Musical and visual treats await those attending the opening night gala of the Burbank Philharmonic Orchestra’s 24th concert season on Nov. 8 at the Ambassador Auditorium in Pasadena.
The program will feature “Les Preludes” by Liszt, “Violin Concerto” by Glazunov, “The White Peacock” by Griffes and “Francesca da Rimini” by Tchaikovsky.
“Fashion Meets the Phil” is the title for the evening as seven musicians will be wearing gowns created by students of the Fashion Design program at Woodbury University, said Steven Kerstein, music director/conductor.
This is the second consecutive year of this partnership. Kathryn Hagen, department chair, oversees the project, which is implemented by Karolyn Kiisel, professor of the Senior Collections class; Wayne Kastning, adjunct fashion design instructor; and Jared Gold, creative director.
The student designers came to the Ambassador Auditorium over the summer to take a tour and become familiar with the colors of the facility and the stage lighting. They were also introduced to the music on the program. The designers started working on their preliminary sketches in August and are now in the final weeks of construction.
Kerstein came up with the idea to provide musicians with garments that allow for the movements each instrument requires.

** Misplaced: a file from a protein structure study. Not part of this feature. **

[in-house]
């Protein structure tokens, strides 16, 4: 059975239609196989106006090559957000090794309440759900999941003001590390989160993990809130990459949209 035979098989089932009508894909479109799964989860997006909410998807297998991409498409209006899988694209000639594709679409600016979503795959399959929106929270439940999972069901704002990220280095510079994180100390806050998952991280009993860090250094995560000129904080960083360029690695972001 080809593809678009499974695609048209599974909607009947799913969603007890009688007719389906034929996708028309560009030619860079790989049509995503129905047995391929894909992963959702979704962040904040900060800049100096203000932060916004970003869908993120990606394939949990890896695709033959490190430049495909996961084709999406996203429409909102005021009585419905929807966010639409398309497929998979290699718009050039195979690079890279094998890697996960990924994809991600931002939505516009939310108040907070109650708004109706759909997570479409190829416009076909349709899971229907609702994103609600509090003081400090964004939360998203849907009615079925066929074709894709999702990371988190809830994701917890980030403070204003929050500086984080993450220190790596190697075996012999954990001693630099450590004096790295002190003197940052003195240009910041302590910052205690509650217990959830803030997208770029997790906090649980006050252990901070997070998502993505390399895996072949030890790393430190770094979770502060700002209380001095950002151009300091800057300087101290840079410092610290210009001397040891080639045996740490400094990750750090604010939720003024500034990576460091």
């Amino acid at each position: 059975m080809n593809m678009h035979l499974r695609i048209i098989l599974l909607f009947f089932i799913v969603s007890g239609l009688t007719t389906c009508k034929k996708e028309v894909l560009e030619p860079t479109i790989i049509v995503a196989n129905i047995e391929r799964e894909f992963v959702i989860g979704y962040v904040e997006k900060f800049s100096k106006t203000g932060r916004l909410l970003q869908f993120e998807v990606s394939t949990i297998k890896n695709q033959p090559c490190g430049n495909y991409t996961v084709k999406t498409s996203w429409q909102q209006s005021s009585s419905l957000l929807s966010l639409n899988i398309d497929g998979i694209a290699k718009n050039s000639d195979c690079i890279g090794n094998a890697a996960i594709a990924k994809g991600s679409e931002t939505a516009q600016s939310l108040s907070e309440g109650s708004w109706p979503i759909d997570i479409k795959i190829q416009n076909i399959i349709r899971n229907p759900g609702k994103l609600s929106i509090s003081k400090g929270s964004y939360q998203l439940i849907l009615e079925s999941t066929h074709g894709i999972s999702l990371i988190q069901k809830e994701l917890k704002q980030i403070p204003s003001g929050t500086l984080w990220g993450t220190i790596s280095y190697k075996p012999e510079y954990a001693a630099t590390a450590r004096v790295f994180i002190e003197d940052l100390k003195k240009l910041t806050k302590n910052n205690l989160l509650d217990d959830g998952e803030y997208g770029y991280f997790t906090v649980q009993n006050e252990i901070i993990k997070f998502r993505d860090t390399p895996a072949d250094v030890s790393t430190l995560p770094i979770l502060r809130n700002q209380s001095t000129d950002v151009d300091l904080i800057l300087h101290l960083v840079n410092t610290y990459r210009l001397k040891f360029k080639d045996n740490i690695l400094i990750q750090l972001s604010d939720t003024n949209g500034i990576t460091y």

“What I’ve noticed over the years of conducting the philharmonic is that a lot of the gowns that these artists were bringing were hindering their performance instead of enhancing it,” he said.
In addition, sometimes the theme of the music conflicts with the style of the gowns that musicians’ wear, which can be distracting.
Karen Craig, a member of the philharmonic board of directors, made the connection with Woodbury University, and Professor Kiisel was a good fit for the project.
Kiisel has been teaching college-level fashion for more than 20 years. Her fashion collections have been sold internationally and her costume work has been seen widely on screen and stage including for the Mesopotamian Opera Company of New York City.
The marriage between design and music has benefited the students and the audience, Kerstein said. Students receive a real-life experience designing for a real person instead of a mannequin, and there is an additional visual stimulus for the audience with the designs as well as the beautiful architecture of the Ambassador Auditorium.
The move to the Ambassador from the Forest Lawn Hall of Liberty is for this concert only, to accommodate the growing audiences from Glendale and Pasadena, Kerstein said.
One of the musicians who will wear a custom-made gown is soloist Heidi Hatch, winner of the 2014 Hennings-Fischer Young Artists Competition. She will be featured on Glazunov’s “Violin Concerto.” Hatch is studying at the USC Thornton School of Music under a full merit scholarship.
She made her debut at age 11 with the Glendale Symphony Orchestra and performs with orchestras here and in Europe. She graduated from Glendale’s Lark Musical Conservatory at age 12, and is one of the youngest students ever admitted to Madrid’s Escuela Superior de Música Reina Sofia.
The designers and musicians wearing their gowns will be recognized during intermission. The 8 p.m. concert is free and the Ambassador Auditorium is at 131 St. John St. in Pasadena. Parking in the structure is $10. There is very limited on-street parking.
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